Editorial - VGB PowerTech Journal 4/2014
Renewables versus grid stability
The electrical energy supply system is a closed-loop control system – yet mainly backed by conventional thermal power plants. Control variable is the grid frequency, the actuating variables are the instantaneous power reserve (“spinning reserve”) as well as the power plants’ primary frequency control capacities. The closed-loop control process for the grid frequency is being provided by the inertia of the rotating masses of the turbo generators. The process control stabilisers are the primary controllers of the power plants themselves.
Wind power and photovoltaic conversion plants are no power plants. They are machines that harvest the latent energy provided by wind and sun and convert these into electrical power and feed it into the electrical grid – not on demand but on supply. In terms of system stability they are a disturbance variable like any consumer and do not provide any contribution to grid control. Apart from that, these expensive renewables – with their feed-in privilege – also reduce the full load hours of the cheaper conventional power plants, squeesing them out of the market. As such, not only the number of grid controllers but also the rotating masses supporting the grid frequency control are reduced.
This fact was also recognised by dena (the German Energy Agency/Deutsche Energie-Agentur) and published in its latest study “System services 2030” entitled “Security and reliability of a power supply system with a high share of renewable energies”. According to dena, the problem is to be solved by altering their legal specification, demanding also from these distributed energy systems contributions for frequency control. This applies in particular to large wind power plants. It is expected that their current grid start-up time constant of 10 seconds is reduced to 3.5 seconds. Alternative suppliers of frequency control services might be control power pools including bio gas plants, emergency diesels and large battery sets as well as demand-side management of energy-intensive industries. However, the future will reveal whether these suggestions will be sufficient and what they will cost.
What is going to happen if these measures are insufficient can be seen in Ireland: 10 GW of installed conventional power plant capacity are confronted with 2 GW provided by wind power. Summer low load can amount to 2.2 GW and high wind in-feed to 1.9 GW, i.e. at certain times, more than 50 % of power is already be generated by wind energy. Higher proportions of wind power are rejected by the grid operator as precautionary measure. In case of power plant grid disconnections such a generation portfolio can already lead to frequency gradients of more than –1 Hz/sec, which in turn leads to protective further shutdowns of remaining power plants. Especially components like couplings, shafts, turbine blades, seals and generator windings are being jeopardised. It is obvious that such frequency gradients in combination with power plant shutdowns cannot only result in largescale user power interruptions but can also bring the system to the edge of a black-out.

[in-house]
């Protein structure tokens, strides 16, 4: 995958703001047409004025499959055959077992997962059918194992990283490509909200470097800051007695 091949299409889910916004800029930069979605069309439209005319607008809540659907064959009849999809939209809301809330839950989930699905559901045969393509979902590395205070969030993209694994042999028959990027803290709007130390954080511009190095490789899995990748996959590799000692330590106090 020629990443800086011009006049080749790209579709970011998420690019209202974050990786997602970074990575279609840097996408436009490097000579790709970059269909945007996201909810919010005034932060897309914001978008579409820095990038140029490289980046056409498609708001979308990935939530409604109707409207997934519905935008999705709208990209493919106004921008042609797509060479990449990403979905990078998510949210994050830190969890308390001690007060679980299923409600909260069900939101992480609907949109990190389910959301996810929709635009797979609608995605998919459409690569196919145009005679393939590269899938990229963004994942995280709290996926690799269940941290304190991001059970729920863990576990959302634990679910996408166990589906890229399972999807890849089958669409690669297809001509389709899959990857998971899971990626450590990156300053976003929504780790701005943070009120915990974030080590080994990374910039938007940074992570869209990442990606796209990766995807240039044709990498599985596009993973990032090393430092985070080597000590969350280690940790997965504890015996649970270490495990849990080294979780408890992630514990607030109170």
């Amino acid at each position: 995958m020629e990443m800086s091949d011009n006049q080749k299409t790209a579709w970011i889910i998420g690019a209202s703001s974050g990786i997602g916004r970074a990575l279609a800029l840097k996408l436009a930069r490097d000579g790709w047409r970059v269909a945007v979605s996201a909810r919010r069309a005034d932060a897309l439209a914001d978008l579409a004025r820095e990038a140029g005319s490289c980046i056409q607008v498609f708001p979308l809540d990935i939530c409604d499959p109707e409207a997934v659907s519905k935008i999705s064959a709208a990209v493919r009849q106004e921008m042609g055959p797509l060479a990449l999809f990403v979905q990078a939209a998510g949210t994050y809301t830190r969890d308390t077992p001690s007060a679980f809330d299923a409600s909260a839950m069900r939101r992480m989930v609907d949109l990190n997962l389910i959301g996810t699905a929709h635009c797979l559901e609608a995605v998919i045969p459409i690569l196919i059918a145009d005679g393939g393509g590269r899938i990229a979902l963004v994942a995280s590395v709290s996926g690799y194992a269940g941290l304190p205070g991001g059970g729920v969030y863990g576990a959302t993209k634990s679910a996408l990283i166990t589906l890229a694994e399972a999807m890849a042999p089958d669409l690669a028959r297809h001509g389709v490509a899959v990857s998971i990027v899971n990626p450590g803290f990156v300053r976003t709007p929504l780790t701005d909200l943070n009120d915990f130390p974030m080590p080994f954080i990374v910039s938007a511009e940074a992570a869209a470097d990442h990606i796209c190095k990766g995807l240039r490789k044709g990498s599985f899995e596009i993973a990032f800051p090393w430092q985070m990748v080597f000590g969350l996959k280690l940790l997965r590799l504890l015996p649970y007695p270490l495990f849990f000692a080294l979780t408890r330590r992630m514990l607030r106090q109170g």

Now what is the situation in continental Europe, do we have to expect a similar situation as in Ireland? The Rostock University conducted jointly with VGB and member companies of VGB an investigation in order to identify which frequency gradients and deviations are to be expected in Germany and Europe by the year 2023 if new renewables are extended as in the past, reaching capacity shares of 70 % (Germany) and 50 % (Europe). It was assumed that frequency reserve and primary control will solely be provided by still available conventional power plants and that the grid start-up constant TN (representing the inertia of the rotating masses) will drop from ten seconds to two seconds in Germany and to five seconds in Europe. Besides, it was assumed that a large part of primary control capacities will be provided by Alpine high-pressure hydro power plants which, however, display insecure behaviour with this kind of control due to the so-called “output counteraction”.
Calculations have shown that in case of a 3 GW design disturbance for primary control in Germany a frequency gradient of -1 Hz/sec can be achieved and the maximum permissible dynamic frequency deviation of -800 mHz can be exceeded. Additionally the tendency of oscillation of primary frequency control is strongly increased for about one minute after the disturbance. Apart from the jeopardies that have already occurred in Ireland, this higher variation of frequency generally increases wear of the power plants employed in primary control.
Secure grid operation would already be impossible in Germany without our supporting neighbours who supply the missing grid services from their fossil and nuclear power plants via the interconnected grid automatically and free of charge, especially spinning reserve – thereby stabilising the system. It needs not to be discussed that any “Energiewende” at the expense of our neighbours does not make any sense at all.
In addition to the vague suggestions made by dena, we will have to keep a sufficient number of real power plants on the grid in order to provide the required grid services. However, in future it will not be possible to provide these services for free as it is currently.